Copyright © 2019 Albuquerque Journal
The Statue of Liberty celebrated the Fourth of July by going on a horseback ride through the village of Corrales on Thursday morning.
A smaller version took a couple of alpacas for a stroll – Wonder Woman and a pint-sized Captain America were there, too.
“I heard it was a really good parade, that it had animals and a little bit of everything,” first-time attendee and Albuquerque resident Veronica Abeita said of the village’s annual Independence Day parade.
She wasn’t the only person among the hundreds lining Corrales Road who celebrated the holiday by escaping the big city for a little fun.
“It’s the Fourth of July. We come here every year,” said Bobby Sisneros, another Duke City resident who took in the display with his wife and children. “We used to go to the Rio Rancho parade and somebody told my wife about the Corrales parade. We came out here to check it out and we liked it. It just seems more family friendly. Other parades just seem really big. Here everything’s in a small vicinity, every thing seems so close quartered. It’s a small-town parade. We enjoy that.”
“It’s the nostalgia of small-town living,” Albuquerque resident Matthew Linson added. “It feels like you step back in time almost.”
In addition to multiple people dressed as Lady Liberty and patriotic superheroes, there were Civil War re-enactors, a few mountain men and a person wearing Revolutionary War regalia. There were no tanks, but there were several firetrucks, many of them vintage. And Girl Scouts and clowns walked the route, as did dogs and other animals.
Seeing the Shriners riding around in small cars was something Albuquerque resident Jacob Pointer and his kids took a shine to.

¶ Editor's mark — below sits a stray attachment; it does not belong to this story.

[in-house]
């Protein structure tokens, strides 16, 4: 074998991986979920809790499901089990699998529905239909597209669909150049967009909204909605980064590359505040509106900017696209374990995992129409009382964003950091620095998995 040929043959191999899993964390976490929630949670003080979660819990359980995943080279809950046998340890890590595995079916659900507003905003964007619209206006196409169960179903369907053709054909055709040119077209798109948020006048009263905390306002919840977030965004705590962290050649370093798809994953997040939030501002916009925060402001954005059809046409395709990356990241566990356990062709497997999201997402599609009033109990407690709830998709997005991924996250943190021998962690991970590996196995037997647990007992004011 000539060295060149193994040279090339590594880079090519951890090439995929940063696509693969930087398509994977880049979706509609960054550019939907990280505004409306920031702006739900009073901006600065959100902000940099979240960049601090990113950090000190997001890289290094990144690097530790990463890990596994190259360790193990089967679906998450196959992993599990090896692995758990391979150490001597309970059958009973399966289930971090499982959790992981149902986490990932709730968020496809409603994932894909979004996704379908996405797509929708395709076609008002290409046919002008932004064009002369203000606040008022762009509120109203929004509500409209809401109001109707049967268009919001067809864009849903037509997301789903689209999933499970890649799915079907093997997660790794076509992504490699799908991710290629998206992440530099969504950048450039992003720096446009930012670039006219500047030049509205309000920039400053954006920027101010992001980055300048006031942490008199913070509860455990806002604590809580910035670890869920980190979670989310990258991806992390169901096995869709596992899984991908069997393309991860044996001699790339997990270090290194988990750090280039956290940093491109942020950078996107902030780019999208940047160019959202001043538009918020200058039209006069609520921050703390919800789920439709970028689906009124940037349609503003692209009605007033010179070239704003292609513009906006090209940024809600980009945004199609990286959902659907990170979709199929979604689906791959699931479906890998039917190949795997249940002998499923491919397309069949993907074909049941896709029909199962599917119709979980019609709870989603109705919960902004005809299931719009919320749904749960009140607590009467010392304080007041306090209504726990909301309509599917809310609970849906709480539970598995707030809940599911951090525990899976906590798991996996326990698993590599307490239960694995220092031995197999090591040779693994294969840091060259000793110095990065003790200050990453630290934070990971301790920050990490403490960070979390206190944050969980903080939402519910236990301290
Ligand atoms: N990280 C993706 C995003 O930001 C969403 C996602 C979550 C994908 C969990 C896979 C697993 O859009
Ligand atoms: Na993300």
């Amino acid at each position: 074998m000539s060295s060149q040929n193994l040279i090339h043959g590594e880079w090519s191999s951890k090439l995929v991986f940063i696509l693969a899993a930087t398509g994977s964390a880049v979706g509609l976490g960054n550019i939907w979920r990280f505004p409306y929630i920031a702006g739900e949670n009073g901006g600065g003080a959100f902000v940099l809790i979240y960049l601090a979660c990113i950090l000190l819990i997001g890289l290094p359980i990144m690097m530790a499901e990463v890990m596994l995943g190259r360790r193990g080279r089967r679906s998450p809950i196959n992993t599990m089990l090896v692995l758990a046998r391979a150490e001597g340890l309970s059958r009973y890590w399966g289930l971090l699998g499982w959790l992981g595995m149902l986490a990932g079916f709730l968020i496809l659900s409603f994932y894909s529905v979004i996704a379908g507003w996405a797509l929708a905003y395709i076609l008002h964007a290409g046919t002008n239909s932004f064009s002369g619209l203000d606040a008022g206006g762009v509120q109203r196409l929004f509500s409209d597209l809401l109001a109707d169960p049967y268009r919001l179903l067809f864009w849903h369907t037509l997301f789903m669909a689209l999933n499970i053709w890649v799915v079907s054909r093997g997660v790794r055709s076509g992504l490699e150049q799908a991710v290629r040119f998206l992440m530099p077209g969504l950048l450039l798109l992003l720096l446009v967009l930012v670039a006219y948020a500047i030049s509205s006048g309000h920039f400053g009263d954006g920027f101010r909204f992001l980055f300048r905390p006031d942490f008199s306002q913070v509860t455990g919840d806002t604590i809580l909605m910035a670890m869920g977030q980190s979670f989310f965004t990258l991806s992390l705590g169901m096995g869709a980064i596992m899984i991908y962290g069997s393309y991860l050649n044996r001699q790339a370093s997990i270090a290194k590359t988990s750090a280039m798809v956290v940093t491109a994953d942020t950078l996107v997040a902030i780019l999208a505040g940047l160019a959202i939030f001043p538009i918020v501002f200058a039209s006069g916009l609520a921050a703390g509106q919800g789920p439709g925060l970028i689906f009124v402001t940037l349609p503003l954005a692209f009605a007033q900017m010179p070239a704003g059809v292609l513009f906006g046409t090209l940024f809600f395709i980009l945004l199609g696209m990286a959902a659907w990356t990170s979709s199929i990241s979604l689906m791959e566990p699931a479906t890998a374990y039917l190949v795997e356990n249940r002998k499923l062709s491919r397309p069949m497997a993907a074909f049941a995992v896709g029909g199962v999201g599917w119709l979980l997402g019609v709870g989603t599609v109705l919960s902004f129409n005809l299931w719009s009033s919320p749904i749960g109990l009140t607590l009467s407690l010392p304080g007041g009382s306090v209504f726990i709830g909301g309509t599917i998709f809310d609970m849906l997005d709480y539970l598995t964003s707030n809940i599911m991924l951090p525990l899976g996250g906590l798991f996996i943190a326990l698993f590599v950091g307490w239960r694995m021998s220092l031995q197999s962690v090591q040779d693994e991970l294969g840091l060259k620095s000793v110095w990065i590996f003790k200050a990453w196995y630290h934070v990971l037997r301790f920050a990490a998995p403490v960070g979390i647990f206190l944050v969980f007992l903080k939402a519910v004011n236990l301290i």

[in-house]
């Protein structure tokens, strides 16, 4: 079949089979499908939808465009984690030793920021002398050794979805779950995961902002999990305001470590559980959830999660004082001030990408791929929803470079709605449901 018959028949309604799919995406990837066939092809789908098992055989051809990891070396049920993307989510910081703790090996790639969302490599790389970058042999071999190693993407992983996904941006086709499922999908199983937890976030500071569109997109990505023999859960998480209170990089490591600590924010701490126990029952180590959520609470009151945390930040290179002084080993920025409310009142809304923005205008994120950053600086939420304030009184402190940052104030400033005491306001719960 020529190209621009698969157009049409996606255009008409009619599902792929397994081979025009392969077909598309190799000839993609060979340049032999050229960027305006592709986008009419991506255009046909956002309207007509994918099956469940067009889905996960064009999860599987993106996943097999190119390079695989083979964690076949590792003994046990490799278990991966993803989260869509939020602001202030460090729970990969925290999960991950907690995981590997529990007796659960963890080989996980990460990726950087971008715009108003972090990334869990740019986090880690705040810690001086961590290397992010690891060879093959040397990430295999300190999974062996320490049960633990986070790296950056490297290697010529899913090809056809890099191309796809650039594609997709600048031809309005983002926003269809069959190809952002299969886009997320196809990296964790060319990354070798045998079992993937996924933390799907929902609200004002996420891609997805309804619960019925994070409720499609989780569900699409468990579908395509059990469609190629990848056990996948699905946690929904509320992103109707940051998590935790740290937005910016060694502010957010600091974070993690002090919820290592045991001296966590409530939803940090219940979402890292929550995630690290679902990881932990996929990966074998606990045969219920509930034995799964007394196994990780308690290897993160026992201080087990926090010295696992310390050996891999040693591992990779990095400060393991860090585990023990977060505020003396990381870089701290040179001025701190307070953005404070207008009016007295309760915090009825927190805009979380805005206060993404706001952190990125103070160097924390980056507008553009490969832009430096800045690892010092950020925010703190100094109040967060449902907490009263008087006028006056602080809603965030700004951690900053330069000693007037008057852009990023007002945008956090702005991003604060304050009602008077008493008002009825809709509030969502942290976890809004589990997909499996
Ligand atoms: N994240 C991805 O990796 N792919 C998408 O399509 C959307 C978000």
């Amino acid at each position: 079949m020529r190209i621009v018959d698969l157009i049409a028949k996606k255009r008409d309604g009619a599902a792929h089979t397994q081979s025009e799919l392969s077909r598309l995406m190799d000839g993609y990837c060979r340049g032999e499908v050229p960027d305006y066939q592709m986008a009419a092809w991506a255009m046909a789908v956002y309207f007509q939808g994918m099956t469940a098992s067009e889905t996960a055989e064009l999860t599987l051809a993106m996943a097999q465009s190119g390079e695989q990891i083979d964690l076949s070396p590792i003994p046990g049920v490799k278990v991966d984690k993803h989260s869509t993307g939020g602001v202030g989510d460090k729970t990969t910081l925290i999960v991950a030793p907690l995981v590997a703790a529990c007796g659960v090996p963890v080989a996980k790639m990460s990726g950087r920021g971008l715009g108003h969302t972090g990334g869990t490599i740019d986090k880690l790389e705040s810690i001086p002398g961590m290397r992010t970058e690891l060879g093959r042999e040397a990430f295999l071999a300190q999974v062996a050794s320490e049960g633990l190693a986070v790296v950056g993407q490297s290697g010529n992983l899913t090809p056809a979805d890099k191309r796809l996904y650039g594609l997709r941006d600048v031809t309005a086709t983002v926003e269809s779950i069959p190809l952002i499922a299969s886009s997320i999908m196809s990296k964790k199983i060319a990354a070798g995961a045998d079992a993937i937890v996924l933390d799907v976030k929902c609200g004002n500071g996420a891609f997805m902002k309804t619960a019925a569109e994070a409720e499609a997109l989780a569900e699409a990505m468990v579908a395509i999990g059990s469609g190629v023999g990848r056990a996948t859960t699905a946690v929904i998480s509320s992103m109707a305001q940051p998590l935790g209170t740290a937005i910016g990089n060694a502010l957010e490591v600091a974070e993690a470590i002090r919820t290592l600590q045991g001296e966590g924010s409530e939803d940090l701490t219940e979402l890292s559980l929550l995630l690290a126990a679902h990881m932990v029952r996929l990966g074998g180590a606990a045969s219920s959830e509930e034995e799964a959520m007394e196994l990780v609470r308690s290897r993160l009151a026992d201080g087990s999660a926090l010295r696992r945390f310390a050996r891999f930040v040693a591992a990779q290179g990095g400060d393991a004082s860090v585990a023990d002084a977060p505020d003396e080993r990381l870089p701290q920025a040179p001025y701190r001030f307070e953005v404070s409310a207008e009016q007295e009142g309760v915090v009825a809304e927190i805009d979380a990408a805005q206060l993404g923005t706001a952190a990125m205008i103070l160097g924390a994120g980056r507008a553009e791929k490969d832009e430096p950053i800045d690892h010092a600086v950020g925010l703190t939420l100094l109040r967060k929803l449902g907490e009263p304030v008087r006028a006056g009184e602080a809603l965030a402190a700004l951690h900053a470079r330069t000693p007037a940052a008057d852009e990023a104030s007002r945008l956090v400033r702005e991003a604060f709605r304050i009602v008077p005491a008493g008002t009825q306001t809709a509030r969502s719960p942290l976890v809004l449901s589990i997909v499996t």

His wife, Shauna, said watching the event “was better than sitting at home” on the holiday. She liked the music – and there was plenty to be heard.
A woman sang a rendition of “God Bless America” from the flatbed of a truck, while a band from a local music school played classic rock tunes from a trailer being towed.
And – as one would expect in Corrales – plenty of people were on horseback, including Val Miera, whose wife, Clara, and son Edmund were among the spectators.
“This is my second year to come to the parade,” said Edmund Miera, an Albuquerque resident. “I came to watch my dad ride in it.”
Indeed, the horses were part of the attraction for Rio Rancho resident Casey Fitzgerald and his 6-year-old son, Aaron.
They liked “the western feel to it, the cowboy stuff.”
“It gives you that small-town action,” he said. “They bring back trucks from yesterday’s generation, things like that. It’s a good thing for him to see, how things used to be, the culture of the West.”
Watching the procession was only the beginning of the day’s activities as many people were ready to fill their bellies with barbecue and have a blast watching fireworks.
“We have 25 coming to my house for a barbecue,” said Clara Miera, who moved to Corrales a couple of years ago. “We’re going to watch the fireworks from Balloon Fiesta Park from our house.”
And while Seddah Moya was attending the Corrales parade for the first time, her family had its sights set on the Albuquerque Isotopes ball game later in the day, something she said they do every year on the Fourth.
For those who preferred to spread out, lie down and dig into some deep-fried fair food, Albuquerque decked out Balloon Fiesta Park in red white and blue for the Freedom 4th celebration.
Kids and their families swarmed around bounce castles at the south end of the field before tumbling their mesh doors and running to get their hands on funnel cakes and fries.
Before sunset, 8-year-old Arianna Mace stayed cool by tossing a cup of cold water on her head behind a rock-climbing wall in the middle of the sweltering field. She had started her holiday celebrations early in the morning.
“I heard a firecracker boom and made a tiny American flag,” Mace said as she waited for the famed fireworks show to light up the sky.
“I come here every year,” said Aaron Toledo, who was decked out in festive attire adorned with flags.”This is the safer place to enjoy the fireworks. I like it here. Great food, great stuff.”
Kim Hardy was hanging out near some of that stuff, including police officers on horses and food trucks that lined up along the park, with a tall cup of cold juice.
“It’s not just the finale – the fireworks are great the whole time,” she said. “To sit here on the grass and everything, and just look up at them, it’s wonderful.”